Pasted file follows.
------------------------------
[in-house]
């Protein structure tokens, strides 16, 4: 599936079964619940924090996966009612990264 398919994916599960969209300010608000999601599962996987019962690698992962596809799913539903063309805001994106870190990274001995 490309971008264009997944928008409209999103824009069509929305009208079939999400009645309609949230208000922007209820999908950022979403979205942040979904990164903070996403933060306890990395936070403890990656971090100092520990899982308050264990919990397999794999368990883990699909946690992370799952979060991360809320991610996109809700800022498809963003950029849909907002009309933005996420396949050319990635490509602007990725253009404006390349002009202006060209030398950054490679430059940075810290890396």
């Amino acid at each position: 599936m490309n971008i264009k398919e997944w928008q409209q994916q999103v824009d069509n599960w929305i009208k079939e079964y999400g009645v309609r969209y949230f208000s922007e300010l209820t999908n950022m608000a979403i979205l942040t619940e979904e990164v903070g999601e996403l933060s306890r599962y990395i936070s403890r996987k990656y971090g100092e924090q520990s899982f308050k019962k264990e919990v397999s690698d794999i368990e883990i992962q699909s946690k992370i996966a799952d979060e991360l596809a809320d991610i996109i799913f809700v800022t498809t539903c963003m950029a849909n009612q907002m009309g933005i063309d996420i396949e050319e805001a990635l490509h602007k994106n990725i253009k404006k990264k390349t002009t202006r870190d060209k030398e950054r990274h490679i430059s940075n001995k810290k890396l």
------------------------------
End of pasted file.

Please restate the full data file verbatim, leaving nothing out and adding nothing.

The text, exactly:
[in-house]
């Protein structure tokens, strides 16, 4: 599936079964619940924090996966009612990264 398919994916599960969209300010608000999601599962996987019962690698992962596809799913539903063309805001994106870190990274001995 490309971008264009997944928008409209999103824009069509929305009208079939999400009645309609949230208000922007209820999908950022979403979205942040979904990164903070996403933060306890990395936070403890990656971090100092520990899982308050264990919990397999794999368990883990699909946690992370799952979060991360809320991610996109809700800022498809963003950029849909907002009309933005996420396949050319990635490509602007990725253009404006390349002009202006060209030398950054490679430059940075810290890396």
């Amino acid at each position: 599936m490309n971008i264009k398919e997944w928008q409209q994916q999103v824009d069509n599960w929305i009208k079939e079964y999400g009645v309609r969209y949230f208000s922007e300010l209820t999908n950022m608000a979403i979205l942040t619940e979904e990164v903070g999601e996403l933060s306890r599962y990395i936070s403890r996987k990656y971090g100092e924090q520990s899982f308050k019962k264990e919990v397999s690698d794999i368990e883990i992962q699909s946690k992370i996966a799952d979060e991360l596809a809320d991610i996109i799913f809700v800022t498809t539903c963003m950029a849909n009612q907002m009309g933005i063309d996420i396949e050319e805001a990635l490509h602007k994106n990725i253009k404006k990264k390349t002009t202006r870190d060209k030398e950054r990274h490679i430059s940075n001995k810290k890396l």